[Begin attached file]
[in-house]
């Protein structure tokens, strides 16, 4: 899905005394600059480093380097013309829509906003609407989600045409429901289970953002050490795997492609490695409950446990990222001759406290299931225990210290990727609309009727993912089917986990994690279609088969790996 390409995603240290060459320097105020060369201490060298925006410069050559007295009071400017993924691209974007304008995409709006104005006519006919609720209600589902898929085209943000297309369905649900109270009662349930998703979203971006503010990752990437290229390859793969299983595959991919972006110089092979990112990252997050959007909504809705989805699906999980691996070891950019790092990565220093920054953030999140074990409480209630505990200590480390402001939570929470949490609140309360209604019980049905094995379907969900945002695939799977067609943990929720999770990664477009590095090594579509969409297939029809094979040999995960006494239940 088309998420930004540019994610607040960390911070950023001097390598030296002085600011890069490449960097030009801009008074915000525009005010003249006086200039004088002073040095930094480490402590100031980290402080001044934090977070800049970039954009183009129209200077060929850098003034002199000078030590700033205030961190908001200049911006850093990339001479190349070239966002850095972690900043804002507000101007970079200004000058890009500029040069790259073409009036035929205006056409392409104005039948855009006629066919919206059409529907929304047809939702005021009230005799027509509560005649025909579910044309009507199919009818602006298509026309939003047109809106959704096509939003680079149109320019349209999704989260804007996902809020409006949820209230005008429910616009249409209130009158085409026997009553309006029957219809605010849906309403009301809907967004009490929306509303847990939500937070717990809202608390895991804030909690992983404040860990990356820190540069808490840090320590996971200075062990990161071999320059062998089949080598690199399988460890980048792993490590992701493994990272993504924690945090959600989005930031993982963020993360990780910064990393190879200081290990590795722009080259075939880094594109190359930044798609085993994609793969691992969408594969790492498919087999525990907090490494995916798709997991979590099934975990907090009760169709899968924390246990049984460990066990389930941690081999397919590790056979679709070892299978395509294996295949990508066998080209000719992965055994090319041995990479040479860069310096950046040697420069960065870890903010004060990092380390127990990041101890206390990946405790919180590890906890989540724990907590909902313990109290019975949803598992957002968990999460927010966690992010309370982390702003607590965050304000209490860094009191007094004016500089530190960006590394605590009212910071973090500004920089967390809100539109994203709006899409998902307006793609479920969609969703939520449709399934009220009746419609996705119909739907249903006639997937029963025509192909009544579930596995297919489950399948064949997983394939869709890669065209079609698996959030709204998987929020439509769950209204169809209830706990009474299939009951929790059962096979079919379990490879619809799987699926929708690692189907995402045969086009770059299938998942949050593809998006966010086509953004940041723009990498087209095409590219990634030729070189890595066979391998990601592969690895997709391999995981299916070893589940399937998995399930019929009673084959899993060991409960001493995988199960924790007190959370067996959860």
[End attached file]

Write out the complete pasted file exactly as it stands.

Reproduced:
[in-house]
């Protein structure tokens, strides 16, 4: 899905005394600059480093380097013309829509906003609407989600045409429901289970953002050490795997492609490695409950446990990222001759406290299931225990210290990727609309009727993912089917986990994690279609088969790996 390409995603240290060459320097105020060369201490060298925006410069050559007295009071400017993924691209974007304008995409709006104005006519006919609720209600589902898929085209943000297309369905649900109270009662349930998703979203971006503010990752990437290229390859793969299983595959991919972006110089092979990112990252997050959007909504809705989805699906999980691996070891950019790092990565220093920054953030999140074990409480209630505990200590480390402001939570929470949490609140309360209604019980049905094995379907969900945002695939799977067609943990929720999770990664477009590095090594579509969409297939029809094979040999995960006494239940 088309998420930004540019994610607040960390911070950023001097390598030296002085600011890069490449960097030009801009008074915000525009005010003249006086200039004088002073040095930094480490402590100031980290402080001044934090977070800049970039954009183009129209200077060929850098003034002199000078030590700033205030961190908001200049911006850093990339001479190349070239966002850095972690900043804002507000101007970079200004000058890009500029040069790259073409009036035929205006056409392409104005039948855009006629066919919206059409529907929304047809939702005021009230005799027509509560005649025909579910044309009507199919009818602006298509026309939003047109809106959704096509939003680079149109320019349209999704989260804007996902809020409006949820209230005008429910616009249409209130009158085409026997009553309006029957219809605010849906309403009301809907967004009490929306509303847990939500937070717990809202608390895991804030909690992983404040860990990356820190540069808490840090320590996971200075062990990161071999320059062998089949080598690199399988460890980048792993490590992701493994990272993504924690945090959600989005930031993982963020993360990780910064990393190879200081290990590795722009080259075939880094594109190359930044798609085993994609793969691992969408594969790492498919087999525990907090490494995916798709997991979590099934975990907090009760169709899968924390246990049984460990066990389930941690081999397919590790056979679709070892299978395509294996295949990508066998080209000719992965055994090319041995990479040479860069310096950046040697420069960065870890903010004060990092380390127990990041101890206390990946405790919180590890906890989540724990907590909902313990109290019975949803598992957002968990999460927010966690992010309370982390702003607590965050304000209490860094009191007094004016500089530190960006590394605590009212910071973090500004920089967390809100539109994203709006899409998902307006793609479920969609969703939520449709399934009220009746419609996705119909739907249903006639997937029963025509192909009544579930596995297919489950399948064949997983394939869709890669065209079609698996959030709204998987929020439509769950209204169809209830706990009474299939009951929790059962096979079919379990490879619809799987699926929708690692189907995402045969086009770059299938998942949050593809998006966010086509953004940041723009990498087209095409590219990634030729070189890595066979391998990601592969690895997709391999995981299916070893589940399937998995399930019929009673084959899993060991409960001493995988199960924790007190959370067996959860």